One of the big arguments being used to turn people off about transforming LIPA into a full-scale public utility is that the state cannot afford to absorb 1800 more employees into the system.
In the first case, it is not necessary for LIPA to hire all of the 1800 as public employees. Instead it is possible for the utility to contract with the union for their services. The existing contract is in effect until February 2015. In this manner the employees would remain as private workers with the same compensation and benefits they presently have.
Even if the workers all would become LIPA employees, the state budget along with tax payers would still not be impacted. Under the present LIPA structure, the full cost for the compensation and benefits of all of the utility’s contract personnel is paid for by the ratepayer. This would continue no matter what structure LIPA adopted.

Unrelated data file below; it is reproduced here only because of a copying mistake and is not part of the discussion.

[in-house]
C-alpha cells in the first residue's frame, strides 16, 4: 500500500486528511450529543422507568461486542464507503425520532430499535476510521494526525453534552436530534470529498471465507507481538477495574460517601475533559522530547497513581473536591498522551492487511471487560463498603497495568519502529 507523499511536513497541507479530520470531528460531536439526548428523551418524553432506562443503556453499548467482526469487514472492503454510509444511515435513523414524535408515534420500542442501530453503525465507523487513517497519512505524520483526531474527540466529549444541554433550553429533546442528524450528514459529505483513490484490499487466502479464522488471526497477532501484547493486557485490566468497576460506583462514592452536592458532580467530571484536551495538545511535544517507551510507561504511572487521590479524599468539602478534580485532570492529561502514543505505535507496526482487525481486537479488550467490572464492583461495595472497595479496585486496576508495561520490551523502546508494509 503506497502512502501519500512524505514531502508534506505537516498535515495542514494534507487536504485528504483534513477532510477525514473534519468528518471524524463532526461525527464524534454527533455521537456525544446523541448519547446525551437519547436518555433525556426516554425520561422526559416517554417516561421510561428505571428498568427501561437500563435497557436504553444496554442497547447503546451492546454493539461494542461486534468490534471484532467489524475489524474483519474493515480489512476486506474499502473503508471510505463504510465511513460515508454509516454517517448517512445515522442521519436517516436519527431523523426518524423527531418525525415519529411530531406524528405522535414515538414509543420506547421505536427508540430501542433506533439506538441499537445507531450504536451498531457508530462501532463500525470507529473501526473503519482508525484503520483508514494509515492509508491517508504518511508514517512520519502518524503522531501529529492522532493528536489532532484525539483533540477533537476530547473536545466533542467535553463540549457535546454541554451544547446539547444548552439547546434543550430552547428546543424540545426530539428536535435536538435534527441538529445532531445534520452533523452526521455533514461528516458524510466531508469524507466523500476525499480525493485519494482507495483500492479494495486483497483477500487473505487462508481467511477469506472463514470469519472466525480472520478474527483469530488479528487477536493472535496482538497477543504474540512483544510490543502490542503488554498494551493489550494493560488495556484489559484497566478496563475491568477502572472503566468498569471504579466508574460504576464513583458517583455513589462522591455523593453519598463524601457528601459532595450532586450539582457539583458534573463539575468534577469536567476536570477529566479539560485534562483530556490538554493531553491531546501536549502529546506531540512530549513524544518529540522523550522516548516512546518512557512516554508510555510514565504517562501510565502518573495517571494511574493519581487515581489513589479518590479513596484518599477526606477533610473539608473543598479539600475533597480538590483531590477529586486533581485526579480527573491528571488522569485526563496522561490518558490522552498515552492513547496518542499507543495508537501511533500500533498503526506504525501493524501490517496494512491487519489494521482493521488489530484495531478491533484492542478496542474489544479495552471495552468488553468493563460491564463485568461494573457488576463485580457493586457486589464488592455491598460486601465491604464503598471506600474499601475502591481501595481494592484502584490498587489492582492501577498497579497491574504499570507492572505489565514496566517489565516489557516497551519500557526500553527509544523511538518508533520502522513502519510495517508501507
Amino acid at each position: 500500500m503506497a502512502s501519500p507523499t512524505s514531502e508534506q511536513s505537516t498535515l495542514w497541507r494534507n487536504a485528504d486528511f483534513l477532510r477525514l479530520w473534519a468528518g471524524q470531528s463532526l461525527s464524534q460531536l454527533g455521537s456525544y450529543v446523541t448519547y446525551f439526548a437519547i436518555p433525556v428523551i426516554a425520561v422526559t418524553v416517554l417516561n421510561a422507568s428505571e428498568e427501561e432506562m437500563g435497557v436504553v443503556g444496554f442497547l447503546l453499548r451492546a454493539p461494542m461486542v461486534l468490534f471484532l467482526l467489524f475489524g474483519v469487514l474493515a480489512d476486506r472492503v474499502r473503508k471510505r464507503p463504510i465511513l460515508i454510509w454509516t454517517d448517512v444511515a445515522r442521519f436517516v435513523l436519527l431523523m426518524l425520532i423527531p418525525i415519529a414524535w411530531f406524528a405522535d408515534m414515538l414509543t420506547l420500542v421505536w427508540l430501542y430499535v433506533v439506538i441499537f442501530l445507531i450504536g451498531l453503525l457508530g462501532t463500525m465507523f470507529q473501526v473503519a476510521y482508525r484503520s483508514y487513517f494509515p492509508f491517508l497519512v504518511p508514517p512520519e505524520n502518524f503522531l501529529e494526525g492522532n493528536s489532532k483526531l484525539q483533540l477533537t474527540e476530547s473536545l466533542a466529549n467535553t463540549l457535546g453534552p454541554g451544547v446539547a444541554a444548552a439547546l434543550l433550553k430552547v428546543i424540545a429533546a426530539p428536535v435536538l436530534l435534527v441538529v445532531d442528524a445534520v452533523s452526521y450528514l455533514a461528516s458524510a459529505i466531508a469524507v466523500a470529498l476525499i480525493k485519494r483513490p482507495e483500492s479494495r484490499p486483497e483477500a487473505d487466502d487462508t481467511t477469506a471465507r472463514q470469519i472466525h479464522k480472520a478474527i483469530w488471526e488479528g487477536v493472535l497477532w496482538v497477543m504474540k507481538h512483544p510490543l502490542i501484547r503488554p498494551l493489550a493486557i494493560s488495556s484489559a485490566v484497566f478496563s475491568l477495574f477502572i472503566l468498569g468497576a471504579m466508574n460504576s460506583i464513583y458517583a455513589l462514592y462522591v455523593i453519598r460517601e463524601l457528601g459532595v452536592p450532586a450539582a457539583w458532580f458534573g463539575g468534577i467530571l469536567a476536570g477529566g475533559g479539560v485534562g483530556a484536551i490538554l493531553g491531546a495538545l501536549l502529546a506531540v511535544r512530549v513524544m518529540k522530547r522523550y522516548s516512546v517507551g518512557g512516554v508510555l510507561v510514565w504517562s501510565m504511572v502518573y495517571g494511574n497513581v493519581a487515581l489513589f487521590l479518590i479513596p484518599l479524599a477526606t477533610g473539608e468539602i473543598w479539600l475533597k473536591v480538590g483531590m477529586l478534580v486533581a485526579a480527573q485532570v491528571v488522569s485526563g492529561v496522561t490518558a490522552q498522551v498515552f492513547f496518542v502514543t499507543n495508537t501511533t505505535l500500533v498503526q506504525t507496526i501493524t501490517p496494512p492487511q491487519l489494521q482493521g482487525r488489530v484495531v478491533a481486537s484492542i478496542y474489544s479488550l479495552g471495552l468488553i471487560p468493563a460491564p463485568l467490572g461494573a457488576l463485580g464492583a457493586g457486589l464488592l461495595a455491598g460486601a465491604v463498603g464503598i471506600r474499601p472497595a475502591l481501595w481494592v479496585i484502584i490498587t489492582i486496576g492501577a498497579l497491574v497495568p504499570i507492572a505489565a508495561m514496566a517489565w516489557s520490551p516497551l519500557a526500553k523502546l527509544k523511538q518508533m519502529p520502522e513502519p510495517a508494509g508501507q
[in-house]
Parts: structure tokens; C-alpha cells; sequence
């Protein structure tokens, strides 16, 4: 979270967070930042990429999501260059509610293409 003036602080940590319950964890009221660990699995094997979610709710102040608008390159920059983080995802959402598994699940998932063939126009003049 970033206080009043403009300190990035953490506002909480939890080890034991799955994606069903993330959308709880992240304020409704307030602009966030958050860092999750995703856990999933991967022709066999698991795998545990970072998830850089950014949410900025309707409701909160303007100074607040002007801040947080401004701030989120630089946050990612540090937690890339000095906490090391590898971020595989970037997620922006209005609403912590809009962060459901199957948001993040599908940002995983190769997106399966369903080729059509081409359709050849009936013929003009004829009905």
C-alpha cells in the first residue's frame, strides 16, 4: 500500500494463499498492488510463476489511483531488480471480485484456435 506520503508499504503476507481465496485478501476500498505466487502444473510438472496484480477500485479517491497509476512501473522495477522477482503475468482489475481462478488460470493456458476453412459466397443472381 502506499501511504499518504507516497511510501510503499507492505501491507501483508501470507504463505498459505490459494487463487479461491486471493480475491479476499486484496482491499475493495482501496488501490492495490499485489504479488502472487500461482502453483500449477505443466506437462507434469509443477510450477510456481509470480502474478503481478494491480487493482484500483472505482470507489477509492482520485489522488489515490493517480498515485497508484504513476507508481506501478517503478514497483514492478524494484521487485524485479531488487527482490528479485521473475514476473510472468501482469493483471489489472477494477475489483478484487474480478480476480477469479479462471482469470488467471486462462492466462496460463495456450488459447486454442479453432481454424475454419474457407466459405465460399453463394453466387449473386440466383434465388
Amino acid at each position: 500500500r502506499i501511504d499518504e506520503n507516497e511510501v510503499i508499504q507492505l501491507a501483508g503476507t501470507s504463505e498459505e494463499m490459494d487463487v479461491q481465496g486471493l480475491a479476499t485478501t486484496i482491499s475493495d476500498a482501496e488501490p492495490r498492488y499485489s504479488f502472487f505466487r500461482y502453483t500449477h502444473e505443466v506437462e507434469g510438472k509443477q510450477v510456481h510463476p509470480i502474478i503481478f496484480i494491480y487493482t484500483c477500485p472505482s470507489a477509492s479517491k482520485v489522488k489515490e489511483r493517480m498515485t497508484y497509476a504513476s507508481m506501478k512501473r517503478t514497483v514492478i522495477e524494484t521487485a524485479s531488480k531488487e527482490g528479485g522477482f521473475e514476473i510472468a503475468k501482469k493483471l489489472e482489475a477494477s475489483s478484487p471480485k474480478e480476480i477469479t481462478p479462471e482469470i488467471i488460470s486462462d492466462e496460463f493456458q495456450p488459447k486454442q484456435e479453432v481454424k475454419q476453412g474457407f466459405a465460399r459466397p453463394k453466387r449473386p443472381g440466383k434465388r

The bottom line, therefore, is that the status of present contract employees is really not a major factor favoring LIPA retaining a slightly modified version of its existing structure over becoming a full-scale municipal utility. Sure, adopting a municipal structure similar to almost all other public utilities in the nation does not guarantee LIPA’s present staff a job, but it does provide LI ratepayers with the best hope of a better future.